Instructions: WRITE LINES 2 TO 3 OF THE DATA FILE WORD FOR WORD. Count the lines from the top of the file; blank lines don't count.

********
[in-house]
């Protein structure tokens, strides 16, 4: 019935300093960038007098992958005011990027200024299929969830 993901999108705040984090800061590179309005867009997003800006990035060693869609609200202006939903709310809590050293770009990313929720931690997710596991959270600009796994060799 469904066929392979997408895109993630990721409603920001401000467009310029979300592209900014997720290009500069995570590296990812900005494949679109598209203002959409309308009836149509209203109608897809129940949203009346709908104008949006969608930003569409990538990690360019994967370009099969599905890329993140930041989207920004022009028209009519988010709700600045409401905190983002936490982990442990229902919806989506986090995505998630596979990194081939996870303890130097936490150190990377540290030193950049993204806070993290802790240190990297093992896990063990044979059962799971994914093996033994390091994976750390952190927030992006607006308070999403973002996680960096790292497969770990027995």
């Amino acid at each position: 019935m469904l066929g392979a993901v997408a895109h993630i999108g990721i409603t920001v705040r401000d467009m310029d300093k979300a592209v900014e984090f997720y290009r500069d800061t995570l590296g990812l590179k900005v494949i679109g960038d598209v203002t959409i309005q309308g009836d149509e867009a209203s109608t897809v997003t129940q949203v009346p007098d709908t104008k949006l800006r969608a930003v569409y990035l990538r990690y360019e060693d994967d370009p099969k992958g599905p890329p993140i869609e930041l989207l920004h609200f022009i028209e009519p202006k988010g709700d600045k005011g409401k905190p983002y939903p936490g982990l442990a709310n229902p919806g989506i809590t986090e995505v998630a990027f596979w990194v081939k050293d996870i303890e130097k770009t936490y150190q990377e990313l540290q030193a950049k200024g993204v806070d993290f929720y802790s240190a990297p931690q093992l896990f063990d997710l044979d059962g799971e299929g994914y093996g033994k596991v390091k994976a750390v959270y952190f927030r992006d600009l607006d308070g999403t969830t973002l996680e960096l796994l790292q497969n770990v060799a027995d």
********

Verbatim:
């Protein structure tokens, strides 16, 4: 019935300093960038007098992958005011990027200024299929969830 993901999108705040984090800061590179309005867009997003800006990035060693869609609200202006939903709310809590050293770009990313929720931690997710596991959270600009796994060799 469904066929392979997408895109993630990721409603920001401000467009310029979300592209900014997720290009500069995570590296990812900005494949679109598209203002959409309308009836149509209203109608897809129940949203009346709908104008949006969608930003569409990538990690360019994967370009099969599905890329993140930041989207920004022009028209009519988010709700600045409401905190983002936490982990442990229902919806989506986090995505998630596979990194081939996870303890130097936490150190990377540290030193950049993204806070993290802790240190990297093992896990063990044979059962799971994914093996033994390091994976750390952190927030992006607006308070999403973002996680960096790292497969770990027995």
């Amino acid at each position: 019935m469904l066929g392979a993901v997408a895109h993630i999108g990721i409603t920001v705040r401000d467009m310029d300093k979300a592209v900014e984090f997720y290009r500069d800061t995570l590296g990812l590179k900005v494949i679109g960038d598209v203002t959409i309005q309308g009836d149509e867009a209203s109608t897809v997003t129940q949203v009346p007098d709908t104008k949006l800006r969608a930003v569409y990035l990538r990690y360019e060693d994967d370009p099969k992958g599905p890329p993140i869609e930041l989207l920004h609200f022009i028209e009519p202006k988010g709700d600045k005011g409401k905190p983002y939903p936490g982990l442990a709310n229902p919806g989506i809590t986090e995505v998630a990027f596979w990194v081939k050293d996870i303890e130097k770009t936490y150190q990377e990313l540290q030193a950049k200024g993204v806070d993290f929720y802790s240190a990297p931690q093992l896990f063990d997710l044979d059962g799971e299929g994914y093996g033994k596991v390091k994976a750390v959270y952190f927030r992006d600009l607006d308070g999403t969830t973002l996680e960096l796994l790292q497969n770990v060799a027995d």